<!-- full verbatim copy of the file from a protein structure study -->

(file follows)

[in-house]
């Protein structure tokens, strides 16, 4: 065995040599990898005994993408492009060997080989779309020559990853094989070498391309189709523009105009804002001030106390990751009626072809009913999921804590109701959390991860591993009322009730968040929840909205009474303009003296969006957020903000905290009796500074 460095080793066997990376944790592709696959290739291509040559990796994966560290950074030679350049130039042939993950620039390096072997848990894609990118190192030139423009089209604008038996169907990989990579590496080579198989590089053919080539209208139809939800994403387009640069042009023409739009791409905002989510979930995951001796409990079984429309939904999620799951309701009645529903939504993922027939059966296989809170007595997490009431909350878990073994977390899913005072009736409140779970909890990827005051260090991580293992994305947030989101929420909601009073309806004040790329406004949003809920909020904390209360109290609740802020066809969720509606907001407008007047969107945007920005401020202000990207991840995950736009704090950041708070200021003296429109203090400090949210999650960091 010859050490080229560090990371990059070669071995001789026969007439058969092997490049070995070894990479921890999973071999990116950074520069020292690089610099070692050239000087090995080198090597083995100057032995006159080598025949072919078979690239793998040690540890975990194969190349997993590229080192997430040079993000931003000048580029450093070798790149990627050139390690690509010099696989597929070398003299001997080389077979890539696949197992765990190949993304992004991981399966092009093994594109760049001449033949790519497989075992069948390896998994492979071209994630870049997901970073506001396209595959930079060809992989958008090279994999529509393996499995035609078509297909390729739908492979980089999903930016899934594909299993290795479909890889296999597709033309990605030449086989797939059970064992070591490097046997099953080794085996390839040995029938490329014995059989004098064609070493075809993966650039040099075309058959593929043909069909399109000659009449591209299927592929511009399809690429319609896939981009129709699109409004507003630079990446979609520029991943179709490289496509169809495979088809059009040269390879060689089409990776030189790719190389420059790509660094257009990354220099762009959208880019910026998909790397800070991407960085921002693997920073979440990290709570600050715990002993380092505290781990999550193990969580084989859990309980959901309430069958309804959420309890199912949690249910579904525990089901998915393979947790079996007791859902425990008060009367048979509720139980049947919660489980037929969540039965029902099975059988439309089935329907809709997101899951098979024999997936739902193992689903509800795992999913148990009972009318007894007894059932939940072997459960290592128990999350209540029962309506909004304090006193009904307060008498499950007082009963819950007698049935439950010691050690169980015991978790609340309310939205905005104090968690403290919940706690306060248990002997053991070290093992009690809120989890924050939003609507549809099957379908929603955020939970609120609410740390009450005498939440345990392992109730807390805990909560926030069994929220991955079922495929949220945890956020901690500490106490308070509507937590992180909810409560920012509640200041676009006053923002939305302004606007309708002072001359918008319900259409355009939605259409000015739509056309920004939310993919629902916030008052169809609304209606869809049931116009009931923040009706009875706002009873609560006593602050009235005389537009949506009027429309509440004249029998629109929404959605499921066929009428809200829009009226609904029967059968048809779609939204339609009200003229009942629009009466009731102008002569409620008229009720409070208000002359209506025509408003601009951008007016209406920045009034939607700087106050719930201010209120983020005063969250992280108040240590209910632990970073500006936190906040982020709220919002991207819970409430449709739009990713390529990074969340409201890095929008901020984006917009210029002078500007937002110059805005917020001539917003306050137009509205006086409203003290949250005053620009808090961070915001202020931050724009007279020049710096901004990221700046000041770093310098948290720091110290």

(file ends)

[in-house]
């Protein structure tokens, strides 16, 4: 065995040599990898005994993408492009060997080989779309020559990853094989070498391309189709523009105009804002001030106390990751009626072809009913999921804590109701959390991860591993009322009730968040929840909205009474303009003296969006957020903000905290009796500074 460095080793066997990376944790592709696959290739291509040559990796994966560290950074030679350049130039042939993950620039390096072997848990894609990118190192030139423009089209604008038996169907990989990579590496080579198989590089053919080539209208139809939800994403387009640069042009023409739009791409905002989510979930995951001796409990079984429309939904999620799951309701009645529903939504993922027939059966296989809170007595997490009431909350878990073994977390899913005072009736409140779970909890990827005051260090991580293992994305947030989101929420909601009073309806004040790329406004949003809920909020904390209360109290609740802020066809969720509606907001407008007047969107945007920005401020202000990207991840995950736009704090950041708070200021003296429109203090400090949210999650960091 010859050490080229560090990371990059070669071995001789026969007439058969092997490049070995070894990479921890999973071999990116950074520069020292690089610099070692050239000087090995080198090597083995100057032995006159080598025949072919078979690239793998040690540890975990194969190349997993590229080192997430040079993000931003000048580029450093070798790149990627050139390690690509010099696989597929070398003299001997080389077979890539696949197992765990190949993304992004991981399966092009093994594109760049001449033949790519497989075992069948390896998994492979071209994630870049997901970073506001396209595959930079060809992989958008090279994999529509393996499995035609078509297909390729739908492979980089999903930016899934594909299993290795479909890889296999597709033309990605030449086989797939059970064992070591490097046997099953080794085996390839040995029938490329014995059989004098064609070493075809993966650039040099075309058959593929043909069909399109000659009449591209299927592929511009399809690429319609896939981009129709699109409004507003630079990446979609520029991943179709490289496509169809495979088809059009040269390879060689089409990776030189790719190389420059790509660094257009990354220099762009959208880019910026998909790397800070991407960085921002693997920073979440990290709570600050715990002993380092505290781990999550193990969580084989859990309980959901309430069958309804959420309890199912949690249910579904525990089901998915393979947790079996007791859902425990008060009367048979509720139980049947919660489980037929969540039965029902099975059988439309089935329907809709997101899951098979024999997936739902193992689903509800795992999913148990009972009318007894007894059932939940072997459960290592128990999350209540029962309506909004304090006193009904307060008498499950007082009963819950007698049935439950010691050690169980015991978790609340309310939205905005104090968690403290919940706690306060248990002997053991070290093992009690809120989890924050939003609507549809099957379908929603955020939970609120609410740390009450005498939440345990392992109730807390805990909560926030069994929220991955079922495929949220945890956020901690500490106490308070509507937590992180909810409560920012509640200041676009006053923002939305302004606007309708002072001359918008319900259409355009939605259409000015739509056309920004939310993919629902916030008052169809609304209606869809049931116009009931923040009706009875706002009873609560006593602050009235005389537009949506009027429309509440004249029998629109929404959605499921066929009428809200829009009226609904029967059968048809779609939204339609009200003229009942629009009466009731102008002569409620008229009720409070208000002359209506025509408003601009951008007016209406920045009034939607700087106050719930201010209120983020005063969250992280108040240590209910632990970073500006936190906040982020709220919002991207819970409430449709739009990713390529990074969340409201890095929008901020984006917009210029002078500007937002110059805005917020001539917003306050137009509205006086409203003290949250005053620009808090961070915001202020931050724009007279020049710096901004990221700046000041770093310098948290720091110290």